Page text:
Fiber Optic WAN Networks for Business It’s time to move up to reliable, lower cost, scalable bandwidth.
By: John Shepler
As your business ramps up, you start to feel the pinch of too small bandwidth connections to the Internet, your cloud service providers, and among your business locations. Clearly, it’s high time to add capacity before network congestion brings everyone’s work to a crawl. But, what do you order? Is it more of what you’ve got or…
Yesterday’s Connections Don’t Cut It Anymore
When you started business, networking mostly involved interconnecting in-house equipment with some modest bandwidth to the outside. The rise of cloud based IT services has inverted that topology. Now you have some in-house facilities, mostly PCs and printers, with all of the heavy storage and processing done remotely. You still need decent connectivity inside, but you also need robust connections to the Wide Area Networks.
What WAN connections do you have now? A bevy of T1 lines coming in on telephone cable? DS3 bandwidth with special interfaces? Perhaps you’ve upgraded to SONET fiber optic services, such as OC3, OC12 or OC48. You can layer on more of the same if they are still be offered for new installations. But, should you?
What’s Wrong With Tried and True Telecom?
All of the outside network lines just mentioned are telephone company products. For decades, they were all that was available and you were lucky to get connected at any price. That’s changed now. The old T-Carrier and SONET technologies built on time division multiplexing are rapidly being swept away by packet based technologies based on the same Ethernet standard that runs on your local area networks.
Those legacy services have some issues. They require specialized interfaces that are unique to each service level. If you want to upgrade, you’ll need a truck roll to replace at least an interface card and perhaps a complete box. The copper and fiber services aren’t compatible at all. If you have copper, say T1 lines, and want to upgrade to fiber, say OC3 SONET, you need a complete re-do. Once you get on fiber, you can upgrade to higher speeds by swapping out interfaces again, but only with major jumps in bandwidth levels.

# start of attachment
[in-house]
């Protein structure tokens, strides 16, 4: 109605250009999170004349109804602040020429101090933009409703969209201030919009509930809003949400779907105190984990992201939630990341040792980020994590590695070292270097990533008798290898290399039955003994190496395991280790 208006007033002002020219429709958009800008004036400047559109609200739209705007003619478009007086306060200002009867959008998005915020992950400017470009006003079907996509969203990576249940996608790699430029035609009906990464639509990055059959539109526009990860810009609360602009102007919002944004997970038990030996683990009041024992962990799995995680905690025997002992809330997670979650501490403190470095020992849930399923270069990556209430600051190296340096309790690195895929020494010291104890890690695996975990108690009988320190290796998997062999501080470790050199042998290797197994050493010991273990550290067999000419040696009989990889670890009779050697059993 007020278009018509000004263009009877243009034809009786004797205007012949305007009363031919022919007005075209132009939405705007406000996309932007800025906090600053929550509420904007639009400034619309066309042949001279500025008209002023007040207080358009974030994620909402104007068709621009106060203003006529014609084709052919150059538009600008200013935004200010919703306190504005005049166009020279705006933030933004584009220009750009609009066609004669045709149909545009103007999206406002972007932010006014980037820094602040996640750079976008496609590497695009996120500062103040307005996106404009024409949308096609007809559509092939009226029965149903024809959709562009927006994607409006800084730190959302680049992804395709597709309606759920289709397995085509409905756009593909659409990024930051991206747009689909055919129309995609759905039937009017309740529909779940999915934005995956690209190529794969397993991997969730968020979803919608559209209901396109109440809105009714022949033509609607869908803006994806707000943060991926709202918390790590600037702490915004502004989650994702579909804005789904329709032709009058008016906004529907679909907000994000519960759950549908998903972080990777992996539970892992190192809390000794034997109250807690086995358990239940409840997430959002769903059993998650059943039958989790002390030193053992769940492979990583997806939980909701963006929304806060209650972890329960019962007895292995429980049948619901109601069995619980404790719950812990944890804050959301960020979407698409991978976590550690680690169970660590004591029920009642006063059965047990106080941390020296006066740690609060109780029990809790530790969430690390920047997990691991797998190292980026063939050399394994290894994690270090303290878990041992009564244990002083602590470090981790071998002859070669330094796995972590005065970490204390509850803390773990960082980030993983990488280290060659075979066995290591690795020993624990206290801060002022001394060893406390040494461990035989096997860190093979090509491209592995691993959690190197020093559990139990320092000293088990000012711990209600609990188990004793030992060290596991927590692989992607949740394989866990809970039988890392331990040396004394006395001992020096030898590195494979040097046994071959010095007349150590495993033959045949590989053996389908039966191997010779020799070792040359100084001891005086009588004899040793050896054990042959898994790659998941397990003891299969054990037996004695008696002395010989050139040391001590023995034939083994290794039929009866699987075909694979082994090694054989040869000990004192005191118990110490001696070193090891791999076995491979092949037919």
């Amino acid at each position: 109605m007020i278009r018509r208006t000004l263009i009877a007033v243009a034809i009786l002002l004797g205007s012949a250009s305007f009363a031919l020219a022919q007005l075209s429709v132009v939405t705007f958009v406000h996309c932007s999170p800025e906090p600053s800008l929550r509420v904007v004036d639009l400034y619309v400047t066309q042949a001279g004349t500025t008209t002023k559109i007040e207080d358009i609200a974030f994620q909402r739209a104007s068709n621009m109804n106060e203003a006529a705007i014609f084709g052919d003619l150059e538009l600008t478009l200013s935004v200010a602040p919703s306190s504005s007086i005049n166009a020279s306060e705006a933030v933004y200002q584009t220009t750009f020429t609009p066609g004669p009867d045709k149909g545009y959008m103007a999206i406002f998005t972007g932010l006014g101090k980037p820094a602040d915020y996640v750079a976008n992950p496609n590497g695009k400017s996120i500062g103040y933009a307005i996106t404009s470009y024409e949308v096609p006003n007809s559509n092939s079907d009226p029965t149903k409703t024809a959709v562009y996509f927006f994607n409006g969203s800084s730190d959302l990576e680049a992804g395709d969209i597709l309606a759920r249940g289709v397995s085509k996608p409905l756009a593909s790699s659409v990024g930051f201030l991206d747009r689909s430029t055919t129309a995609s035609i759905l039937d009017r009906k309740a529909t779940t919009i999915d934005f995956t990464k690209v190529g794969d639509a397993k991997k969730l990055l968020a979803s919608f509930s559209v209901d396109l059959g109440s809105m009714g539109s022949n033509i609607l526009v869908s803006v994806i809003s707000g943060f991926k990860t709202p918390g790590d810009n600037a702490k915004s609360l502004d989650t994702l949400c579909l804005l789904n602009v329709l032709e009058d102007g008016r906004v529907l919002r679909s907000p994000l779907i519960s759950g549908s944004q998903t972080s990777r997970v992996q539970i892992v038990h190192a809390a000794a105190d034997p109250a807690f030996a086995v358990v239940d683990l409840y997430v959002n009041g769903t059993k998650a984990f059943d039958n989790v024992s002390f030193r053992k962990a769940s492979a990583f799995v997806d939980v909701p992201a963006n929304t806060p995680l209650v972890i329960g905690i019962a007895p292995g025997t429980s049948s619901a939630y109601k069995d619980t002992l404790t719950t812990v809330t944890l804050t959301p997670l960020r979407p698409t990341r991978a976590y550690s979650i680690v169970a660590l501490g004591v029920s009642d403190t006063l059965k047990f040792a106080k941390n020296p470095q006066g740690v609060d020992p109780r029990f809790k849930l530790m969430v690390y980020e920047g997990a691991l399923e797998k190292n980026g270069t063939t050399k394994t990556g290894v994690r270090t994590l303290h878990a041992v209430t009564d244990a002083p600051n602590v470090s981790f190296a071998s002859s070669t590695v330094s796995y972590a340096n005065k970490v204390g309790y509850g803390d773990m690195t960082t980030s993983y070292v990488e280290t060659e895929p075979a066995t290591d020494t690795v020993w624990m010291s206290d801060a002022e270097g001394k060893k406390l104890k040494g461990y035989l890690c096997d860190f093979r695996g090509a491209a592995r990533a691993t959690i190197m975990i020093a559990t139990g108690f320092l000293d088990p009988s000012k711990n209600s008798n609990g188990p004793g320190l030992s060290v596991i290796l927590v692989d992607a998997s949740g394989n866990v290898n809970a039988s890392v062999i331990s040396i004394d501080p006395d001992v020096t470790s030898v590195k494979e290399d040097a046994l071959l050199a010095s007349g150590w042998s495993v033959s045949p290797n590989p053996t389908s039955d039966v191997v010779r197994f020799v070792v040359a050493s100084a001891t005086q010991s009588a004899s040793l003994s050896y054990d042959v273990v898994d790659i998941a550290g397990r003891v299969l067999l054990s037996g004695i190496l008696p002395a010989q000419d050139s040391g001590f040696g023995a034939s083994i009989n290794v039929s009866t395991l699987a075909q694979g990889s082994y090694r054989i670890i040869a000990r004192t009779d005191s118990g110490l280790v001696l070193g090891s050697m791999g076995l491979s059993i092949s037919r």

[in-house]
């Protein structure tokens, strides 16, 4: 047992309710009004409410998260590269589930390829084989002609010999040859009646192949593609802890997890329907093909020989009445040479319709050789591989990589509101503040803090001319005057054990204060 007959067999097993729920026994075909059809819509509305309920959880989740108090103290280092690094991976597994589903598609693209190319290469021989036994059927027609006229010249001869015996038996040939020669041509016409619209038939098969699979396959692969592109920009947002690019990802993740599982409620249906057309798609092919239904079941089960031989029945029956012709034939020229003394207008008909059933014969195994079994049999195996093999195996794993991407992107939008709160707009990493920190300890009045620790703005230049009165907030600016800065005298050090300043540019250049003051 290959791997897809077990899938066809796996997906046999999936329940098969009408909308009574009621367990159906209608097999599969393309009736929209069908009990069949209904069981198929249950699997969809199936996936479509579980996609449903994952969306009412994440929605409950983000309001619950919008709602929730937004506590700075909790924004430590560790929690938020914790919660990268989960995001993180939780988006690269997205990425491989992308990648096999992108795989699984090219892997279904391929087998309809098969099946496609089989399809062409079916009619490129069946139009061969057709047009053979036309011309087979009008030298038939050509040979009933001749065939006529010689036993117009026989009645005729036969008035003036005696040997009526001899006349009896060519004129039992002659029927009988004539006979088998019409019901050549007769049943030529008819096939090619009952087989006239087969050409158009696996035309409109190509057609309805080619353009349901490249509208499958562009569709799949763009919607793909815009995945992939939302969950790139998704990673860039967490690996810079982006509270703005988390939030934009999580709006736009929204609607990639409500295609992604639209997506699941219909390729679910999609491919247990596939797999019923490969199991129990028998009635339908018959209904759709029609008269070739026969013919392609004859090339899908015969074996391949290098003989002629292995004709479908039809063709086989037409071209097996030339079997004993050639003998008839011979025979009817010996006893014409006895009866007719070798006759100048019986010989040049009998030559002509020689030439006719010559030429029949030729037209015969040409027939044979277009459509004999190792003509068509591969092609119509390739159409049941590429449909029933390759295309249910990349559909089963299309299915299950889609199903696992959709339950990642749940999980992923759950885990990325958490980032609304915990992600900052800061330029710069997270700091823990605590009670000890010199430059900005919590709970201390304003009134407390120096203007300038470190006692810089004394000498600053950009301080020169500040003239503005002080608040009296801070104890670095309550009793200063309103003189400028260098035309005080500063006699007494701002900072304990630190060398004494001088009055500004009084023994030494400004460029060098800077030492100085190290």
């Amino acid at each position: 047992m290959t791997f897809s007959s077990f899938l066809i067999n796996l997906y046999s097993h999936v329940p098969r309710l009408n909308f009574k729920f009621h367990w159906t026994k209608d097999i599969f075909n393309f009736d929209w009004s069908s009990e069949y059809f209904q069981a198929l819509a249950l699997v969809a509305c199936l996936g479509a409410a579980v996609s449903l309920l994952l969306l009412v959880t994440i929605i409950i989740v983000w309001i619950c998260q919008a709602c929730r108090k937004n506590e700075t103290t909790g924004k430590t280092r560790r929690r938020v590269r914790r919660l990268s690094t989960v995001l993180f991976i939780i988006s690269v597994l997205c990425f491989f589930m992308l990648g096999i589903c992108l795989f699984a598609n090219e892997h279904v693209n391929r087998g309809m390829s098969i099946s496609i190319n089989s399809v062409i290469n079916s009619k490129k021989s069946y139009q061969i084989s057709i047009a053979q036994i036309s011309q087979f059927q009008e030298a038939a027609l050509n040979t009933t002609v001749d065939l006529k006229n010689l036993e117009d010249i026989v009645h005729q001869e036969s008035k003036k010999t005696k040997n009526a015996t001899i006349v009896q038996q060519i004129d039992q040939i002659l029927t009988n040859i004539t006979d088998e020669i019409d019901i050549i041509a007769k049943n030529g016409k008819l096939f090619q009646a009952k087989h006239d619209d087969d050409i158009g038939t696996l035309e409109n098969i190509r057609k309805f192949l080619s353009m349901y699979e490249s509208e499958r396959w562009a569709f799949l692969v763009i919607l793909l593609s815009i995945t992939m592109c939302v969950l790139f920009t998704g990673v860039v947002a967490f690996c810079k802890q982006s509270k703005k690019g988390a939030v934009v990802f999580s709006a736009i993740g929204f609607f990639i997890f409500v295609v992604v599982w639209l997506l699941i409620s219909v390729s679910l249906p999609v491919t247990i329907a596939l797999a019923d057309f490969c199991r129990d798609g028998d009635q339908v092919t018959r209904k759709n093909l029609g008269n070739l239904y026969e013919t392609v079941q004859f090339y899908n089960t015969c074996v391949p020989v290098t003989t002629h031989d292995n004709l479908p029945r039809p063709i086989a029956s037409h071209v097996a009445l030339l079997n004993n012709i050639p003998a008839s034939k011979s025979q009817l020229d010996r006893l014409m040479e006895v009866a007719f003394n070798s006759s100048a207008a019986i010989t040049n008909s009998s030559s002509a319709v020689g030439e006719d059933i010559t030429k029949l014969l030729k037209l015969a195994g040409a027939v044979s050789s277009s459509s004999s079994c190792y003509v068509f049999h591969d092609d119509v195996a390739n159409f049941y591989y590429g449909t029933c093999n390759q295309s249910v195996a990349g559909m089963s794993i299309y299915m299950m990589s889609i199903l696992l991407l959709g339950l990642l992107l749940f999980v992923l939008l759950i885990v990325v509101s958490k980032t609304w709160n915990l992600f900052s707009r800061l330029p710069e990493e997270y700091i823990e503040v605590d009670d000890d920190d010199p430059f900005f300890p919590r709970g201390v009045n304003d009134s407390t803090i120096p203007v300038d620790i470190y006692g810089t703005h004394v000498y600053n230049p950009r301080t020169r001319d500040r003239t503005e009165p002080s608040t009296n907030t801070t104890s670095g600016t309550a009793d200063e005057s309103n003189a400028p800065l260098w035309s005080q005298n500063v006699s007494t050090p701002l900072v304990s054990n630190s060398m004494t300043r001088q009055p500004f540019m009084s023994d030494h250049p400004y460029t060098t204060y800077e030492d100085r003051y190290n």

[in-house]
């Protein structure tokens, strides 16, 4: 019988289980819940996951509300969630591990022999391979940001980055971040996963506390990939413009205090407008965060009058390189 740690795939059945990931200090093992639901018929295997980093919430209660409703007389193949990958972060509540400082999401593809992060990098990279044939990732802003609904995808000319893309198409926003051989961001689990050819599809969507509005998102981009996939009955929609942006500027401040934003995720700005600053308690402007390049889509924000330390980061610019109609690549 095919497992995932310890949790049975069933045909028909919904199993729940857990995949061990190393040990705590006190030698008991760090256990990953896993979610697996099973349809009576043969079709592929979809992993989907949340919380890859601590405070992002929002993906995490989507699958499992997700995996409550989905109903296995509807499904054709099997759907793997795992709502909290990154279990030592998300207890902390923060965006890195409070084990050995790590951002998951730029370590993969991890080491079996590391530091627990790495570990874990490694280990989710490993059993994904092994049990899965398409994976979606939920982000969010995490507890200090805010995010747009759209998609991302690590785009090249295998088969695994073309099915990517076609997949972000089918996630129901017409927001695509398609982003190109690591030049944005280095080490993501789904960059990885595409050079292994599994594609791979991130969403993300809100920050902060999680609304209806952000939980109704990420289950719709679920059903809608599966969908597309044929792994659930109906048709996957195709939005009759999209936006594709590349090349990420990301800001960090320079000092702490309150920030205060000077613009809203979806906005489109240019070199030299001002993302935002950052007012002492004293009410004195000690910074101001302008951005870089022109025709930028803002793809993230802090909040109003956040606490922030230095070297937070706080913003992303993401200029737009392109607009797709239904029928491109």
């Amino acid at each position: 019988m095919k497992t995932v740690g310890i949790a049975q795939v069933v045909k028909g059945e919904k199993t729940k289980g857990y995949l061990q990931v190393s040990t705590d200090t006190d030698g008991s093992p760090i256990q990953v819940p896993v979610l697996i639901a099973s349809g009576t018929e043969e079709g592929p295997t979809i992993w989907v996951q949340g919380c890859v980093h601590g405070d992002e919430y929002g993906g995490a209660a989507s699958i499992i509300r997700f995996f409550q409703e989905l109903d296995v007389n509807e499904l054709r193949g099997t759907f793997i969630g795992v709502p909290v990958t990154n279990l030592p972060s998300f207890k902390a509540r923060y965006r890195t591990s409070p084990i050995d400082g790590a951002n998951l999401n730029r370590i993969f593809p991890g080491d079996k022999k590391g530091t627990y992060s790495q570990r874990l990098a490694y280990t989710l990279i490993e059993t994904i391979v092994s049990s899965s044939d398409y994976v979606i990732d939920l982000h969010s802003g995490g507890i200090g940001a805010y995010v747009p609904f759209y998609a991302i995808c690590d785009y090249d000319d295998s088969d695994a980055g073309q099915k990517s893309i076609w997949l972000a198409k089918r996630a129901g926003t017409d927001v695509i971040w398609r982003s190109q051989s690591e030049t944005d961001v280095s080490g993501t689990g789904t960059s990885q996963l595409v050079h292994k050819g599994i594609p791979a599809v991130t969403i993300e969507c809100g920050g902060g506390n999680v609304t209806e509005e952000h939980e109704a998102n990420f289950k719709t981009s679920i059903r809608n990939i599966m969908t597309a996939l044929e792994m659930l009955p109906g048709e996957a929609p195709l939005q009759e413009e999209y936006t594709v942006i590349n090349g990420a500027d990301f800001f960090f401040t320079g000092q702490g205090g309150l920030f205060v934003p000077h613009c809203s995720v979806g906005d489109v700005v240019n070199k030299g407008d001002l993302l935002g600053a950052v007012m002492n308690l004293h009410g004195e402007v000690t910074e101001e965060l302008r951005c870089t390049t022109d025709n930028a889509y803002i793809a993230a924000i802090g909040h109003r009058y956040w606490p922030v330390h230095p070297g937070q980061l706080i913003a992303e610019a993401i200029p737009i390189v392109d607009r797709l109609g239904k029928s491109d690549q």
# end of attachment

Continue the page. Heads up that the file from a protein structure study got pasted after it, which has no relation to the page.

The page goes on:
There are two other issues you should know about. Telephone companies, which, by law own the copper telco lines, are starting to abandon these lines because demand is dwindling for such low bandwidth and the copper is aging and disintegrating. It’s become a maintenance problem and an expensive one. You may not be able to order new service or add additional lines. Eventually, the lines you have will be disconnected.
The second issue is cost. There is no great build-out of legacy services going on. That’s all been done. There is also no competition in the marketplace, especially on copper lines. With increasing maintenance costs, prices have pretty much bottomed and, in some cases, may be going up. There are much better options available on a cost per Mbps basis and they are much more scalable.
Ethernet over Fiber is the New Gold Standard
Your next bandwidth service or replacement service should be what is known as Carrier Ethernet or Ethernet over Fiber. This will give you all the bandwidth you need both now and in the future. It’s been built-out by multiple carriers, most of which are not incumbent telephone companies. So competitive is this market, that you may be shocked to see how much bandwidth you can get for your current budget.
Ethernet over Fiber or EoF WAN is directly compatible with your current Ethernet LAN. You just plug in a standard copper or fiber link to your network and you’re ready. What’s more, the bandwidth is easily scalable in small increments. The maximum speed is determined by the speed of the Ethernet Port that is installed by your service provider. If you get a Gigabit port, you can start off at 10 Mbps and then move to 50, 100, 250 or more up to 1000 Mbps any time you want. All it takes is a phone call or do it yourself on a web interface. No hardware changes needed. Need higher bandwidth? Get a 10 Gbps or 100 Gbps port installed.
There are two basic types of connections. First is dedicated Internet access. This is what gets you to the Internet, but without all the line speed variations that are inherent with shared bandwidth connections like cable, DSL cellular or satellite broadband. Pretty much every company needs a good solid Internet connection.
The other type of connection is a direct point to point dedicated line service. This gives you a more secure connection, especially if you encrypt the data. It’s also more solid, with less jitter, latency and packet loss than you’ll get through the Internet. Dedicated lines are great for linking business locations and connecting to your cloud service provider. With the right direct connection, you may not be able to perceive any performance loss even though your IT resources have moved from down the hall to across the country.
Do you need to expand your connectivity or want to get more bandwidth for less money than you are currently paying? Find out what Fiber Optic WAN Network services are available for your business locations now.
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